What Americans Think of Pro-Israel Lobbying

Reference: Washington Post

November 1, 2013

Washington thinks pro-Israel groups are all-powerful. Few Americans agree.

By Max Fisher

A just-out survey on U.S. attitudes toward American Jews, commissioned by the Anti-Defamation League, identifies a number of disconcerting trends. For example, a full 30 percent of respondents say that American Jews are more loyal toward Israel than they are toward the United States, an echo of bygone fears that American Catholics harbored a secret loyalty to the Vatican and thus could not be trusted.

Echoes of that view can sometimes be heard in warnings that Jewish interest groups or Jewish voters generally have “hijacked” U.S. foreign policy to make it subservient to Israeli interests, at the United States’ expense. There may also be some overlap here with the 14 percent of respondents who, according to the ADL-commissioned survey, say that Jews wield “too much power in the U.S. today.”

In that sense, then, there was a bit of surprising news in the study: When asked to identify which of five well-known lobby groups wields “the most influence on American government policy,” only 4 percent of respondents chose the pro-Israel lobby. By this metric, Americans consider it to be far less powerful than the four other lobby groups mentioned in the survey.

This finding might particularly surprise foreign policy professionals here in Washington, where it’s common to hear people of all ideological persuasions speak in hushed tones about the awesome power of pro-Israel lobby groups, particularly the American Israel Public Affairs Committee, or AIPAC. It’s not considered especially controversial to suggest that the group plays a major role in shaping U.S. policy toward the Middle East and that its powerful and deep-pocketed leaders know how to pull all the hidden levers of American power.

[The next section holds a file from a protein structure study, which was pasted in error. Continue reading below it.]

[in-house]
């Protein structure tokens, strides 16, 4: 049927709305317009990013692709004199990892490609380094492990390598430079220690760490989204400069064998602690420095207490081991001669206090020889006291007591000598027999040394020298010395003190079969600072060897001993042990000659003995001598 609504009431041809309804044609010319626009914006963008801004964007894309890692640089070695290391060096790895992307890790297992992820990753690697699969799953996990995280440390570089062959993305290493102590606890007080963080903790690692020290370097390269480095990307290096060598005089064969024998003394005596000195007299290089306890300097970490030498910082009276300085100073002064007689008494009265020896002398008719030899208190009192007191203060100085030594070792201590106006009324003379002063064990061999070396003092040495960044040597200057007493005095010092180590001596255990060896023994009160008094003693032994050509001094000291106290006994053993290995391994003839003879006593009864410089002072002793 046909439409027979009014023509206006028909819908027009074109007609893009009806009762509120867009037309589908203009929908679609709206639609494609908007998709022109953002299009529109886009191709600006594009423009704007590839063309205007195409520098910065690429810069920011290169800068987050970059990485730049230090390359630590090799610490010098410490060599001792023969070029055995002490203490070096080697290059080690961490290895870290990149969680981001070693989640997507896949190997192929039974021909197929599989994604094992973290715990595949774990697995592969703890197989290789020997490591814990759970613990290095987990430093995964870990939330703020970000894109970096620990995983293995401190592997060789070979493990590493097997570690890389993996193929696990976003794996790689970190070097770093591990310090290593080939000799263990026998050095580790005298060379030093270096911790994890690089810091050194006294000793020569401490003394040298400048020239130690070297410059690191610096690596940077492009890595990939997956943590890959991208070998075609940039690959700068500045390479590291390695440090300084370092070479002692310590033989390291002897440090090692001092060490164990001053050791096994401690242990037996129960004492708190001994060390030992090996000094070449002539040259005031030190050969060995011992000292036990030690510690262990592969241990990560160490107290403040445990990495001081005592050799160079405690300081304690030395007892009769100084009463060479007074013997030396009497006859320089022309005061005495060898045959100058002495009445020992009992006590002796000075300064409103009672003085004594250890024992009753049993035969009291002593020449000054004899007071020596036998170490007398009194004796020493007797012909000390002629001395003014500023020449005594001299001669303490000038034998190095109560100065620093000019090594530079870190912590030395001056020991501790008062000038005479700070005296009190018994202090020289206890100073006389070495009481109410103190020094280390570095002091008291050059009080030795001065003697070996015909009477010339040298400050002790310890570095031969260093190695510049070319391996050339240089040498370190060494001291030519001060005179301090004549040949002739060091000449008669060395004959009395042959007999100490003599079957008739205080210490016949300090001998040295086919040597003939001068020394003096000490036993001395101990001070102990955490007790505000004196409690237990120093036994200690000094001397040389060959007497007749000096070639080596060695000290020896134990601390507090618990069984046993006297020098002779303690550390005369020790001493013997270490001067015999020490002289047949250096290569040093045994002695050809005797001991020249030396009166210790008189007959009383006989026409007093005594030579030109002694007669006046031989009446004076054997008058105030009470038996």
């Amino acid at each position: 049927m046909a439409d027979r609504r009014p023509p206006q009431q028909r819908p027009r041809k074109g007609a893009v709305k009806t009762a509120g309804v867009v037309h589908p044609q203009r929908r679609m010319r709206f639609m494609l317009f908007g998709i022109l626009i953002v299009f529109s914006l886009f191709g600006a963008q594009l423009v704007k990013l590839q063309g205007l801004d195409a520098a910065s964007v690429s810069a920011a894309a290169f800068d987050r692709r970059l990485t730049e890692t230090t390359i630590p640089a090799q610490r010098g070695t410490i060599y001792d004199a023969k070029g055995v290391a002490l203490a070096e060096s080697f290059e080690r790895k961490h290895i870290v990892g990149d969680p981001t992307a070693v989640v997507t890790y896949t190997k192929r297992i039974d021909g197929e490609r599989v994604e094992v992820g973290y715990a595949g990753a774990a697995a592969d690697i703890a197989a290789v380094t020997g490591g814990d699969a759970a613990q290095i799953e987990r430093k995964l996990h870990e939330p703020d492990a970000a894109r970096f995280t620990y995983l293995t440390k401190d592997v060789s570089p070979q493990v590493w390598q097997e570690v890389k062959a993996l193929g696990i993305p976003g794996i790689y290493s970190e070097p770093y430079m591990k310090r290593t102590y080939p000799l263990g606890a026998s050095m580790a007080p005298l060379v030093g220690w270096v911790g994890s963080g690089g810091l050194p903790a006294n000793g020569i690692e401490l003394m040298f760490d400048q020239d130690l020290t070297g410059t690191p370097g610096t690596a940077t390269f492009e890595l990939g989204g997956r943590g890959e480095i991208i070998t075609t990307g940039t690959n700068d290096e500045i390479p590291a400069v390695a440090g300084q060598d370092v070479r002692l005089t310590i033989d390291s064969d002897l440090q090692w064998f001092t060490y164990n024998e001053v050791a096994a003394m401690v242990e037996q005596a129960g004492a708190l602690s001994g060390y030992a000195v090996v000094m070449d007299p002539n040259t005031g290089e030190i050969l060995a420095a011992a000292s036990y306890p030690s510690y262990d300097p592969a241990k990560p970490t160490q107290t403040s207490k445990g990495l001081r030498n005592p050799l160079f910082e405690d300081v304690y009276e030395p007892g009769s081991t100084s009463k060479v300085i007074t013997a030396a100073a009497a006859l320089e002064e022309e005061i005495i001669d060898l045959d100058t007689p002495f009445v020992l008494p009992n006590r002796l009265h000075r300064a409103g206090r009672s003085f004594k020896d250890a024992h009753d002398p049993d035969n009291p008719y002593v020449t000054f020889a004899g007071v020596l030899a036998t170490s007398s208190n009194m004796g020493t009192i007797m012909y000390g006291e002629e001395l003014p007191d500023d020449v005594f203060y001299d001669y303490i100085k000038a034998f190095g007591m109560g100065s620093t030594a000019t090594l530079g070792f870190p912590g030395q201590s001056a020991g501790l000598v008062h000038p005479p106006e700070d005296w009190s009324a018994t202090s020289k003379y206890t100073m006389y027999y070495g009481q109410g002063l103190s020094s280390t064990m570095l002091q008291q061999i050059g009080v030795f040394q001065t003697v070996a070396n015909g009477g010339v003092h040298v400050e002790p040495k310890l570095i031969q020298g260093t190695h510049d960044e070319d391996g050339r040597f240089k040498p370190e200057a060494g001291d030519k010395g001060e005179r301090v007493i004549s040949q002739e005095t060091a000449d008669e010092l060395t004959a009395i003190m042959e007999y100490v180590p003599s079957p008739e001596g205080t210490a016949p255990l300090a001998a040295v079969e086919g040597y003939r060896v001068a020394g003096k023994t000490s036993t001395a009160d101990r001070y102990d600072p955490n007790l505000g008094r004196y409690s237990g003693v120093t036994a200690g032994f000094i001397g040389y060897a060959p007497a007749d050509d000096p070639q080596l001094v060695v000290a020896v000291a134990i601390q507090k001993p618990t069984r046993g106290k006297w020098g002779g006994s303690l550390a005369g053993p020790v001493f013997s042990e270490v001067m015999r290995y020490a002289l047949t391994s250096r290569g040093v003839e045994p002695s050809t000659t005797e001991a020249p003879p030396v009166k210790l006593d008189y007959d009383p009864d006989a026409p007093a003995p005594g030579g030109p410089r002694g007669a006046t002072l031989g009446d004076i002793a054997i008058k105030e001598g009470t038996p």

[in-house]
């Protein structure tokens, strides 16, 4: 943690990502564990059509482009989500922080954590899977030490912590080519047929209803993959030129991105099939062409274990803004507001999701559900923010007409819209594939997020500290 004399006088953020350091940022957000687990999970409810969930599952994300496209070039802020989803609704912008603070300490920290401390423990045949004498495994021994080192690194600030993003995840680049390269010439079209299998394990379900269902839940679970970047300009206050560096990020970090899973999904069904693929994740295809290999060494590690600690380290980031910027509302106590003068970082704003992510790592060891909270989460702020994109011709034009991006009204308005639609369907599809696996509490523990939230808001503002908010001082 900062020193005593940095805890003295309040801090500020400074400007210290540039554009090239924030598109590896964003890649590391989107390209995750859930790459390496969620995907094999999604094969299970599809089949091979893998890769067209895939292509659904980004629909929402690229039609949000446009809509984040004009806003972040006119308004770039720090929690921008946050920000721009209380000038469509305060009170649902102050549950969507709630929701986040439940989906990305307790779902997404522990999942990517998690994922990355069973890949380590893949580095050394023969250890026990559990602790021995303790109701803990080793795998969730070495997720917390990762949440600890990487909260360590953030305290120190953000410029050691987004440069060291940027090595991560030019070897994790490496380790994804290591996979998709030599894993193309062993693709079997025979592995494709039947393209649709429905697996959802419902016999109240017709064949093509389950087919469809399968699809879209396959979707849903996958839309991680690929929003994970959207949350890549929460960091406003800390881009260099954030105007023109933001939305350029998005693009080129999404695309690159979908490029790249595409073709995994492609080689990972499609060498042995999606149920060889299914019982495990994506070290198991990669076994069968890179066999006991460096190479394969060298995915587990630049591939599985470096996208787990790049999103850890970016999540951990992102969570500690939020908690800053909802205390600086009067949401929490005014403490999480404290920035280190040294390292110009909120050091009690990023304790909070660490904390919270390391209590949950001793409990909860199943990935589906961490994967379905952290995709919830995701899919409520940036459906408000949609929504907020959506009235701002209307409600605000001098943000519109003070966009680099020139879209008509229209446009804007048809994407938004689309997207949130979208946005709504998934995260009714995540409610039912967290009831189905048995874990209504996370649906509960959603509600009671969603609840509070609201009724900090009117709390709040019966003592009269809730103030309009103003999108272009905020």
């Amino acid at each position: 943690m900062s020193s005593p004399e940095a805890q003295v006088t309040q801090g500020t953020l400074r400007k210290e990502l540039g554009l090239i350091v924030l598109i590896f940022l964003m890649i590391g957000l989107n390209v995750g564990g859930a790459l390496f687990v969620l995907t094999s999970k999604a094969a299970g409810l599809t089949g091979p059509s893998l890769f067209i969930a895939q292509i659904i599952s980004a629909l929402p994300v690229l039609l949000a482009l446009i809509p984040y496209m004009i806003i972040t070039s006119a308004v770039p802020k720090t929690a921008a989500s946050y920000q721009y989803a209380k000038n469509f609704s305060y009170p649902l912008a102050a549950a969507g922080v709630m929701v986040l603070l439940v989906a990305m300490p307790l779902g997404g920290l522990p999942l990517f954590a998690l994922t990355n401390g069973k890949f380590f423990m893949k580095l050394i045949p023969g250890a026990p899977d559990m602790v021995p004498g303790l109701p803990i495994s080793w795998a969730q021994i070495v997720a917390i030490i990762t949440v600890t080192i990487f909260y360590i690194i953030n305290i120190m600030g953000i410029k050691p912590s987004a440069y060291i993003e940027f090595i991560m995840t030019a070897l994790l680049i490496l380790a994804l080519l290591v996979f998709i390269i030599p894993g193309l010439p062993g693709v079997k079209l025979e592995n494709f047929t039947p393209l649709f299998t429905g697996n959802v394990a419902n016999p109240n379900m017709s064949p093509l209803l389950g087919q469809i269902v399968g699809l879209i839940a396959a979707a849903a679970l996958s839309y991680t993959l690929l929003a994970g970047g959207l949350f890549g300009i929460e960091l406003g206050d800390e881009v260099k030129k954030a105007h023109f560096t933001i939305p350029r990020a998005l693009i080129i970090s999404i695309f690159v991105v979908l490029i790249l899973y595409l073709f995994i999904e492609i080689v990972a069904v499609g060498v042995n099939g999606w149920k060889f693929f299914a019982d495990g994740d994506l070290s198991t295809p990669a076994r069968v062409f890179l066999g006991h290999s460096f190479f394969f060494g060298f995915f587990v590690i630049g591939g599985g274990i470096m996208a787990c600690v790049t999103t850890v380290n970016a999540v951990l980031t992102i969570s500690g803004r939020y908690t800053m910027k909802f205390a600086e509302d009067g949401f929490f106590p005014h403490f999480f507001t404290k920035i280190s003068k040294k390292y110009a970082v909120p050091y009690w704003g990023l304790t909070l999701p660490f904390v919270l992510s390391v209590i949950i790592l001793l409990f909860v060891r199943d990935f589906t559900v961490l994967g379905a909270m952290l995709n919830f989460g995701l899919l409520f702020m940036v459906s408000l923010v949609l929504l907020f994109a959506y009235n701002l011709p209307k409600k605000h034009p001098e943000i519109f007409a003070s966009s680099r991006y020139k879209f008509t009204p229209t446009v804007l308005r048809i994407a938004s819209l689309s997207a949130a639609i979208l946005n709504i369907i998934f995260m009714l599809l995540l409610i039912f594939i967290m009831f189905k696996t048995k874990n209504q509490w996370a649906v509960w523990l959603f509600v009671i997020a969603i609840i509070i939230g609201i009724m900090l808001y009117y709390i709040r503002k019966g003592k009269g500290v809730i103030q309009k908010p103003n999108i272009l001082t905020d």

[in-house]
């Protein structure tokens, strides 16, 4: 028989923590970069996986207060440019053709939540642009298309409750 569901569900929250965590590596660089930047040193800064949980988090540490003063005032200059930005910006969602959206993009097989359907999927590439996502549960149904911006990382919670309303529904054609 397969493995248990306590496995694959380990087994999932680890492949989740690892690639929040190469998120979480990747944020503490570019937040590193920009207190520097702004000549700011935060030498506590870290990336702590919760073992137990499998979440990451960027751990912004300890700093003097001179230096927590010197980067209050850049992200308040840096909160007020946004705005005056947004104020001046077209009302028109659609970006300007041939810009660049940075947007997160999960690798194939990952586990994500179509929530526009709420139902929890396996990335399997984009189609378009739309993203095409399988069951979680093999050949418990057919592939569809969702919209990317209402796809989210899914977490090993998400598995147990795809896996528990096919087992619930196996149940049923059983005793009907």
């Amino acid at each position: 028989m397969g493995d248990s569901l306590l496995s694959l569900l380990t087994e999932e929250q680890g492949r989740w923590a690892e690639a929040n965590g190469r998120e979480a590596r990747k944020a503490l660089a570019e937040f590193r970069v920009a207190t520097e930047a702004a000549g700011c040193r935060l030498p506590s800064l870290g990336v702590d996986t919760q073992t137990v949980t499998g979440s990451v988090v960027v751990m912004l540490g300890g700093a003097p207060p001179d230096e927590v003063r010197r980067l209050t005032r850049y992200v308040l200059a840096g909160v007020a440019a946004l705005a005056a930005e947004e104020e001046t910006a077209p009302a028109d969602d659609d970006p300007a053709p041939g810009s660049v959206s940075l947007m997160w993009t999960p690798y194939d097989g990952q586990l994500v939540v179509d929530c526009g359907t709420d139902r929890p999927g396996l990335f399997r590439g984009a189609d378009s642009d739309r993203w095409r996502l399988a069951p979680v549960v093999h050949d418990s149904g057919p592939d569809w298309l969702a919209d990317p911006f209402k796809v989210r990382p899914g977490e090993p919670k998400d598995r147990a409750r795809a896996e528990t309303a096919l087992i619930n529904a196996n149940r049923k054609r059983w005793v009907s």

But, as I wrote on Wednesday, the pro-Israel lobby’s reputation in D.C. as an all-powerful force does not seem to match the evidence. Earlier this year, the lobby deployed its substantial clout to generate support in Congress for limited U.S. strikes on Syria and apparently failed to move the needle even a nudge. That failure appeared even starker alongside the remarkable success of Invisible Children, a far less monied and less well-connected group, in pushing Congress and the White House to send U.S. troops to Central Africa to hunt down the warlord Joseph Kony.

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